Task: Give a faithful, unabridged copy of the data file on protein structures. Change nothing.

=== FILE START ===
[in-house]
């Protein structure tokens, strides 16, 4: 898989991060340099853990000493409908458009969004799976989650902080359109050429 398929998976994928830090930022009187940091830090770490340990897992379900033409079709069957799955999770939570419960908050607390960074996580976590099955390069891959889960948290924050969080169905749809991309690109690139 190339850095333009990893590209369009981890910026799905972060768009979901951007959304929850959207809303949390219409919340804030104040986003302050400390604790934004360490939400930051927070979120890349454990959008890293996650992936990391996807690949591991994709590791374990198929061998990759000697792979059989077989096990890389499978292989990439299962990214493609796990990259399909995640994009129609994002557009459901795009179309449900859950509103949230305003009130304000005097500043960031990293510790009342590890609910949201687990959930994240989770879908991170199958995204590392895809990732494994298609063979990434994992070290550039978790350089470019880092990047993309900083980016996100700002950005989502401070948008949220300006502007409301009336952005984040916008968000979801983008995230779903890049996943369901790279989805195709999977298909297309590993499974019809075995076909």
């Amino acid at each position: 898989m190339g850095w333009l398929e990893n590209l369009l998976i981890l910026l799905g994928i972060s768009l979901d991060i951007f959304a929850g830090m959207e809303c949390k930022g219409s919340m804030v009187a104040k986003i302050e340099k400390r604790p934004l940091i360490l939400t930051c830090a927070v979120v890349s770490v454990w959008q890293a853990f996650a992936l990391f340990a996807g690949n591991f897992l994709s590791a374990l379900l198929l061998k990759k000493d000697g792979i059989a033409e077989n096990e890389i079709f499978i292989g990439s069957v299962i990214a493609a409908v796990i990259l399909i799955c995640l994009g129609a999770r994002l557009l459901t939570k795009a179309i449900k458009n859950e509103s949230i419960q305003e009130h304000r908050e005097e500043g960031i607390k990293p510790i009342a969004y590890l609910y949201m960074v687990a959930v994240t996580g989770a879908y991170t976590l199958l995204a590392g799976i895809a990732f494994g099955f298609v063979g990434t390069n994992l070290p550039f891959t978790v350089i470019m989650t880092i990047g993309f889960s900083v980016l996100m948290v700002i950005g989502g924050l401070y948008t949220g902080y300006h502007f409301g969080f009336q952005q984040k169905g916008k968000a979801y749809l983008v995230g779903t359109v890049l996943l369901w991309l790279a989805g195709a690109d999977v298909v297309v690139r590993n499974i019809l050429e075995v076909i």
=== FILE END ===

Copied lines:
[in-house]
């Protein structure tokens, strides 16, 4: 898989991060340099853990000493409908458009969004799976989650902080359109050429 398929998976994928830090930022009187940091830090770490340990897992379900033409079709069957799955999770939570419960908050607390960074996580976590099955390069891959889960948290924050969080169905749809991309690109690139 190339850095333009990893590209369009981890910026799905972060768009979901951007959304929850959207809303949390219409919340804030104040986003302050400390604790934004360490939400930051927070979120890349454990959008890293996650992936990391996807690949591991994709590791374990198929061998990759000697792979059989077989096990890389499978292989990439299962990214493609796990990259399909995640994009129609994002557009459901795009179309449900859950509103949230305003009130304000005097500043960031990293510790009342590890609910949201687990959930994240989770879908991170199958995204590392895809990732494994298609063979990434994992070290550039978790350089470019880092990047993309900083980016996100700002950005989502401070948008949220300006502007409301009336952005984040916008968000979801983008995230779903890049996943369901790279989805195709999977298909297309590993499974019809075995076909």
């Amino acid at each position: 898989m190339g850095w333009l398929e990893n590209l369009l998976i981890l910026l799905g994928i972060s768009l979901d991060i951007f959304a929850g830090m959207e809303c949390k930022g219409s919340m804030v009187a104040k986003i302050e340099k400390r604790p934004l940091i360490l939400t930051c830090a927070v979120v890349s770490v454990w959008q890293a853990f996650a992936l990391f340990a996807g690949n591991f897992l994709s590791a374990l379900l198929l061998k990759k000493d000697g792979i059989a033409e077989n096990e890389i079709f499978i292989g990439s069957v299962i990214a493609a409908v796990i990259l399909i799955c995640l994009g129609a999770r994002l557009l459901t939570k795009a179309i449900k458009n859950e509103s949230i419960q305003e009130h304000r908050e005097e500043g960031i607390k990293p510790i009342a969004y590890l609910y949201m960074v687990a959930v994240t996580g989770a879908y991170t976590l199958l995204a590392g799976i895809a990732f494994g099955f298609v063979g990434t390069n994992l070290p550039f891959t978790v350089i470019m989650t880092i990047g993309f889960s900083v980016l996100m948290v700002i950005g989502g924050l401070y948008t949220g902080y300006h502007f409301g969080f009336q952005q984040k169905g916008k968000a979801y749809l983008v995230g779903t359109v890049l996943l369901w991309l790279a989805g195709a690109d999977v298909v297309v690139r590993n499974i019809l050429e075995v076909i």